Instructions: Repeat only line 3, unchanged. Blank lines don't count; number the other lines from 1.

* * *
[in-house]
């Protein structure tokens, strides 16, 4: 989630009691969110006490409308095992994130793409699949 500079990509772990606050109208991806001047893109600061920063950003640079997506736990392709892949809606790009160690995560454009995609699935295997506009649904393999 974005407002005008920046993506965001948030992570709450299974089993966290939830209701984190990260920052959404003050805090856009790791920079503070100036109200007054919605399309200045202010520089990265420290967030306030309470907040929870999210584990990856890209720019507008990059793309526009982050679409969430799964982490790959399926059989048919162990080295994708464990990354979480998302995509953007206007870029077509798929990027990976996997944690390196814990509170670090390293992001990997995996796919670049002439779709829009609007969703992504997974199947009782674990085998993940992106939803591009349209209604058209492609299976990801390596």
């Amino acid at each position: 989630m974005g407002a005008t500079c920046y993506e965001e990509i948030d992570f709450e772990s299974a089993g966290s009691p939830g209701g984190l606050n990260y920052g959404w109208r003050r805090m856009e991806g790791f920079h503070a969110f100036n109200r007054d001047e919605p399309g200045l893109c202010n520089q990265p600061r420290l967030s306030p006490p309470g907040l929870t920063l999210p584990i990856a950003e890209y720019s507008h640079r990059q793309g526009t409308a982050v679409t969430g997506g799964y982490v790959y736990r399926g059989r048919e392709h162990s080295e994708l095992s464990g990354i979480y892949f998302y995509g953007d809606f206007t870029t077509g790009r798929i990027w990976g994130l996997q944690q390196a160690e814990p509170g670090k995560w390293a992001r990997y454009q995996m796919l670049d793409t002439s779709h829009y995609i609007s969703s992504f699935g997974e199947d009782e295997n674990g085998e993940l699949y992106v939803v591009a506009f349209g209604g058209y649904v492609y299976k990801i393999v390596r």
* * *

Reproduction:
């Amino acid at each position: 989630m974005g407002a005008t500079c920046y993506e965001e990509i948030d992570f709450e772990s299974a089993g966290s009691p939830g209701g984190l606050n990260y920052g959404w109208r003050r805090m856009e991806g790791f920079h503070a969110f100036n109200r007054d001047e919605p399309g200045l893109c202010n520089q990265p600061r420290l967030s306030p006490p309470g907040l929870t920063l999210p584990i990856a950003e890209y720019s507008h640079r990059q793309g526009t409308a982050v679409t969430g997506g799964y982490v790959y736990r399926g059989r048919e392709h162990s080295e994708l095992s464990g990354i979480y892949f998302y995509g953007d809606f206007t870029t077509g790009r798929i990027w990976g994130l996997q944690q390196a160690e814990p509170g670090k995560w390293a992001r990997y454009q995996m796919l670049d793409t002439s779709h829009y995609i609007s969703s992504f699935g997974e199947d009782e295997n674990g085998e993940l699949y992106v939803v591009a506009f349209g209604g058209y649904v492609y299976k990801i393999v390596r």